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Impressions: End of Nations


Last week, I got an early look at End of Nations, the latest RTS from Petroglyph, the developer of Star Wars: Empire at War and, more recently, Universe at War: Earth Assault. Founded by some of the principals behind the original Command & Conquer at Westwood Studios, the team is pouring its experience in the genre into End of Nations for publisher Trion Worlds. Due for release in 2011, the game is being pitched as the first "MMORTS" with a persistent game world, community features and player-vs-environment gameplay with support for 50 simultaneous players "and growing," according to the developer.

End of Nations will undergo many enhancements and a lot of fine-tuning before release, but even in its current state, the game is unquestionably impressive. Specifically, the scale of the action is simply astonishing. The demo map I saw spanned many (virtual) square miles, featuring an array of locations and topography. One second I was seeing a skirmish in a burning forest, and in the next, several players were working together to bring down a massive Panzer Hulk (think: battleship with tank treads) at a heavily fortified construction facility.

Gallery: End of Nations | 20 Photos

All players will have a "secret headquarters" in the game world, from which they can select the units for their armies and deploy them at any time. These bases could almost be looked at as representations of each player's commander character rank; as bases' maximum sizes increase as players level up, allowing for the placement of more facilities to aid in battle. One addition I saw was an airstrip. Once it was built, forces in the field could call in bombing runs on their opponents.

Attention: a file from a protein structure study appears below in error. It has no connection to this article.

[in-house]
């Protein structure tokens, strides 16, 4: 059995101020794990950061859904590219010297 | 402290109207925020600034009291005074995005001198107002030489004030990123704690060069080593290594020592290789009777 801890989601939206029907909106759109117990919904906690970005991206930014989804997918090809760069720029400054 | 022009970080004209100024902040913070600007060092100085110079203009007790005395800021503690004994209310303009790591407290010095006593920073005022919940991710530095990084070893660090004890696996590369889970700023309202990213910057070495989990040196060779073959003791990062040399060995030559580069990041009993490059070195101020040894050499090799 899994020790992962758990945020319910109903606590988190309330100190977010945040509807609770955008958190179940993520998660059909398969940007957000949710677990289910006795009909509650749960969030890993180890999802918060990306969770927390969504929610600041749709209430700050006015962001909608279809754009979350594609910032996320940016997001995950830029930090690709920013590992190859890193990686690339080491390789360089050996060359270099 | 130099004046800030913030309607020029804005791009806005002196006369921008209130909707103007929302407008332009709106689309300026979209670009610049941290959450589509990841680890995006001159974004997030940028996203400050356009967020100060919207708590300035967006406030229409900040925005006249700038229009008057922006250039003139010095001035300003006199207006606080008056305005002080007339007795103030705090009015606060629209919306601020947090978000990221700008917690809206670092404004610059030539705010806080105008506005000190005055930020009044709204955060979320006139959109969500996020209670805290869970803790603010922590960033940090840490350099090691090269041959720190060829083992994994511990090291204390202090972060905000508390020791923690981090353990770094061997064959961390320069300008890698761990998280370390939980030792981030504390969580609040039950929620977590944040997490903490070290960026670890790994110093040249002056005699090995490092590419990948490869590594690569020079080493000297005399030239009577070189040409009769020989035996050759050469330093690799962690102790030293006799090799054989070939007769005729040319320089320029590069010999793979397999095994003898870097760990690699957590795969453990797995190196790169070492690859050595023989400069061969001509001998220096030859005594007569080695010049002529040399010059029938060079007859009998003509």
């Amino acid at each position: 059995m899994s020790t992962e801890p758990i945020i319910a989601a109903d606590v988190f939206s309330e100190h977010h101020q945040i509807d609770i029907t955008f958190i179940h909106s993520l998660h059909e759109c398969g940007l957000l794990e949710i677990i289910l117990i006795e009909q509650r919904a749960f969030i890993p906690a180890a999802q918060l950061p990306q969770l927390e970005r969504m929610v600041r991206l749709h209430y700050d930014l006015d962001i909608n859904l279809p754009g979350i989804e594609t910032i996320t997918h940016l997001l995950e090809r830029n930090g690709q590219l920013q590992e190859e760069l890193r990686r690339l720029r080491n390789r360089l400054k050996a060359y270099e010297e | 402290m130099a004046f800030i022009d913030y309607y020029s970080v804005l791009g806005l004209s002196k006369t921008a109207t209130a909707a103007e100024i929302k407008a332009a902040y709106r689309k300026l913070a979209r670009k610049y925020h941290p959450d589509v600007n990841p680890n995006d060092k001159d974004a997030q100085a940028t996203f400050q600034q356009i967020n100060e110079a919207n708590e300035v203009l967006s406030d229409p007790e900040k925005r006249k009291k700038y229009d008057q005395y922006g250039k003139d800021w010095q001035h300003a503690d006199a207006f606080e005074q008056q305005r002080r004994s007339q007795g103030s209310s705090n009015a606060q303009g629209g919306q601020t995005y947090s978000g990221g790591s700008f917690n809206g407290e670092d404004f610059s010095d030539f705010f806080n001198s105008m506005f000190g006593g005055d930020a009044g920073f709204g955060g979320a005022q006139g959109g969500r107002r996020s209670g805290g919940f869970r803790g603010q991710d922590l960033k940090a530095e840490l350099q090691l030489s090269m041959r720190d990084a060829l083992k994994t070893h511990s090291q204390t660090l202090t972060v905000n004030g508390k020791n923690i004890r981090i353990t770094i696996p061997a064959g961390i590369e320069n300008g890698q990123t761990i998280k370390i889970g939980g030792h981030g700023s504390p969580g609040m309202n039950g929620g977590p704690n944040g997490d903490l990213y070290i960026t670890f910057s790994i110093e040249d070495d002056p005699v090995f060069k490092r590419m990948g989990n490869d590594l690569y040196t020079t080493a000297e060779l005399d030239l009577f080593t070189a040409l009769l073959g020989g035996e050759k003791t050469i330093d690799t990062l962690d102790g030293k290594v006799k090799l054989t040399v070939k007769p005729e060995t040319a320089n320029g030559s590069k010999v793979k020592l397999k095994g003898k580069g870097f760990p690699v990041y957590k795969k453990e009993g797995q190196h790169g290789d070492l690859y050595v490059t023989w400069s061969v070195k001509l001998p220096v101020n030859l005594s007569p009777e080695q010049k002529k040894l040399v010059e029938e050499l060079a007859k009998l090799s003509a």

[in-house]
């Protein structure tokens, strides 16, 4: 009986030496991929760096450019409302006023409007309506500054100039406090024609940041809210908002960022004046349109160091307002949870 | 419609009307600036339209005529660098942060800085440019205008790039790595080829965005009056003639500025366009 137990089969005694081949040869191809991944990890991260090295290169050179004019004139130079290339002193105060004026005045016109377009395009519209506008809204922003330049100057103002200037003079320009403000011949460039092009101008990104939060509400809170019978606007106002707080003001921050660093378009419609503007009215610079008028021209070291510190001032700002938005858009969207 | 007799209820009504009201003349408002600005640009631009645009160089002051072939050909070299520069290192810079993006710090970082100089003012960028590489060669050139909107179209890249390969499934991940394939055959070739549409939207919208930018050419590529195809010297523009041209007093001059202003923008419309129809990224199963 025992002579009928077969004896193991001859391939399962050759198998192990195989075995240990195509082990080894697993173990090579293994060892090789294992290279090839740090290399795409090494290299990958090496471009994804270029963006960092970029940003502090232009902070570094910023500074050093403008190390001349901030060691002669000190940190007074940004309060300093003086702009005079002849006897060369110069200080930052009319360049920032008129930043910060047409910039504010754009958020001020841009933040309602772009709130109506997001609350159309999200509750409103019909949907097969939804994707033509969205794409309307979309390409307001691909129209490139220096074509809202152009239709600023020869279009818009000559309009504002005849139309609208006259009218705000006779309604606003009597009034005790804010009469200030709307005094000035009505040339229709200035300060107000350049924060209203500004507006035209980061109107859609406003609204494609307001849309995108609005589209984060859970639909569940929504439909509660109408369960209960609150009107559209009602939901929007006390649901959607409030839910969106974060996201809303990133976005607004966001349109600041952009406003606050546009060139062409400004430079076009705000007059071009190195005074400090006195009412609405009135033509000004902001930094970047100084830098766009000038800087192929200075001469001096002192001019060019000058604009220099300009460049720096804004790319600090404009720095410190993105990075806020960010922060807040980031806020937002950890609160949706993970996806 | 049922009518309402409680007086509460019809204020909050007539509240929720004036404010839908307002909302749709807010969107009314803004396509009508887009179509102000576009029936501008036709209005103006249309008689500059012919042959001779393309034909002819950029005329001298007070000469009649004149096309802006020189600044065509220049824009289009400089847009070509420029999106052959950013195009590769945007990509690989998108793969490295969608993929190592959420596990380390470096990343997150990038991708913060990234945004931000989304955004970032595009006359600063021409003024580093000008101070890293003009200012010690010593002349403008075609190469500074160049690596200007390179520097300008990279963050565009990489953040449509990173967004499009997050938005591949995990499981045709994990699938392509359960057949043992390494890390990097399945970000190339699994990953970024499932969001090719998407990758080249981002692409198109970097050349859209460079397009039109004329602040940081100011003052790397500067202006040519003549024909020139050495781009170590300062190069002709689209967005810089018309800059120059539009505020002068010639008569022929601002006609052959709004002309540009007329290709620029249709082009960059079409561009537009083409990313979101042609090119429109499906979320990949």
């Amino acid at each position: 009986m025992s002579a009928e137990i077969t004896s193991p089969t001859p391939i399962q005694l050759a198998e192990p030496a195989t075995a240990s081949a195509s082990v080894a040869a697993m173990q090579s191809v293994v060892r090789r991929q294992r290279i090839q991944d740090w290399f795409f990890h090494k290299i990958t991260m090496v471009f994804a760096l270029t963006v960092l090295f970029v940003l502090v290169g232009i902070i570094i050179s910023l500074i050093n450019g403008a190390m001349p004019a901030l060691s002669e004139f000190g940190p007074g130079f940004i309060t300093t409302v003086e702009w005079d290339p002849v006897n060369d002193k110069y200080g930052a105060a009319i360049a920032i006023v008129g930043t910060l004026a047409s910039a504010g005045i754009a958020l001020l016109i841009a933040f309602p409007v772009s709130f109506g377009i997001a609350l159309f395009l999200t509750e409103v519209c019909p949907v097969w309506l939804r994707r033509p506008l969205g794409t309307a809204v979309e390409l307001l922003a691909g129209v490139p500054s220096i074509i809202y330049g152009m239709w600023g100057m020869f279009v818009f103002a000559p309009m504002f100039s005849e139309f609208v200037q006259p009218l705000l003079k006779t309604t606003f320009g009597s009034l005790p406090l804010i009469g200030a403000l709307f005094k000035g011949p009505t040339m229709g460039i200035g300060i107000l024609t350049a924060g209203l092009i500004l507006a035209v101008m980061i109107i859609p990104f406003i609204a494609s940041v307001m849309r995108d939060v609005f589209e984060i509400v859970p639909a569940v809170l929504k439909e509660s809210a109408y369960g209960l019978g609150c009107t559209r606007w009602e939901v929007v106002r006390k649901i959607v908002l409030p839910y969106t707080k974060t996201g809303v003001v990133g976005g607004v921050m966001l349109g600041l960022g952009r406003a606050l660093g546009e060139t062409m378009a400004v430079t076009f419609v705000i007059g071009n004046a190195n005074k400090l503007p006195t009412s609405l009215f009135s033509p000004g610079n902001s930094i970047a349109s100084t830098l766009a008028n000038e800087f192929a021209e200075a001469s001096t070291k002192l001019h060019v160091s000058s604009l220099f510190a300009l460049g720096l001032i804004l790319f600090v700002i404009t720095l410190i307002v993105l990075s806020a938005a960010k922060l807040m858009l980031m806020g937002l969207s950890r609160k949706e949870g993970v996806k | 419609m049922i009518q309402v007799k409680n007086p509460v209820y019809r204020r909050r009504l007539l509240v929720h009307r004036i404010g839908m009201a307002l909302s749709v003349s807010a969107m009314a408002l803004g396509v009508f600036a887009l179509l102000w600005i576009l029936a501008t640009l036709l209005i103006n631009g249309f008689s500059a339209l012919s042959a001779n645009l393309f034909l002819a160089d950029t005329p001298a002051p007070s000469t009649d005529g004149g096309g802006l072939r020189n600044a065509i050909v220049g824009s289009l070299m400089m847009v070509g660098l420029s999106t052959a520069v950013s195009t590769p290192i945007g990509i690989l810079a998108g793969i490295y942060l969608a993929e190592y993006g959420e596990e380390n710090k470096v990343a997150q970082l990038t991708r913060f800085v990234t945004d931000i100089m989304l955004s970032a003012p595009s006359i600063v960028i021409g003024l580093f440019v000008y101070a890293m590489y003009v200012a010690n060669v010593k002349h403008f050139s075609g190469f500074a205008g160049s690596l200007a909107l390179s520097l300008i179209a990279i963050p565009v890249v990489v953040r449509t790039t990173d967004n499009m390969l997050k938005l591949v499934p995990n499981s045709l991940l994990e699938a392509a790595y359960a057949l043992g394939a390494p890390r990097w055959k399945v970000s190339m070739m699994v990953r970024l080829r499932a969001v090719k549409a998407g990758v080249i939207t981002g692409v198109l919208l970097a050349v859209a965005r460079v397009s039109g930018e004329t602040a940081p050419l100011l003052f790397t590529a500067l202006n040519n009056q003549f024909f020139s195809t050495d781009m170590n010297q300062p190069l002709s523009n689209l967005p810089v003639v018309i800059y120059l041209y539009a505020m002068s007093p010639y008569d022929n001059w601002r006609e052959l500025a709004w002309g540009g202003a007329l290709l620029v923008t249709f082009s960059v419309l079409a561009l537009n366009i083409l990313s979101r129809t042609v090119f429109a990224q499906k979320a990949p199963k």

The demo itself was a brief, high-level introduction to the game, but Petroglyph is promising some cool features for the finished game. One of the most promising is a drop-in-and-drop-out co-op system. Using a 3D globe, players are able to see where and how intense the fighting is in the game world at any time, including where their friends happen to be engaged in combat. From there, entry into the game is intended to be as simple as clicking a spot on the map and choosing which of your units will be air-lifted into battle. You'll also be able to leave a battle at any time, and it will keep on going.

End of Nations is ambitious, and while it may be one of the first games published by Trion Worlds, its developer has a proven track record in the genre. What I saw showed a lot of promise, and I'm eager to actually play it at E3 in June.

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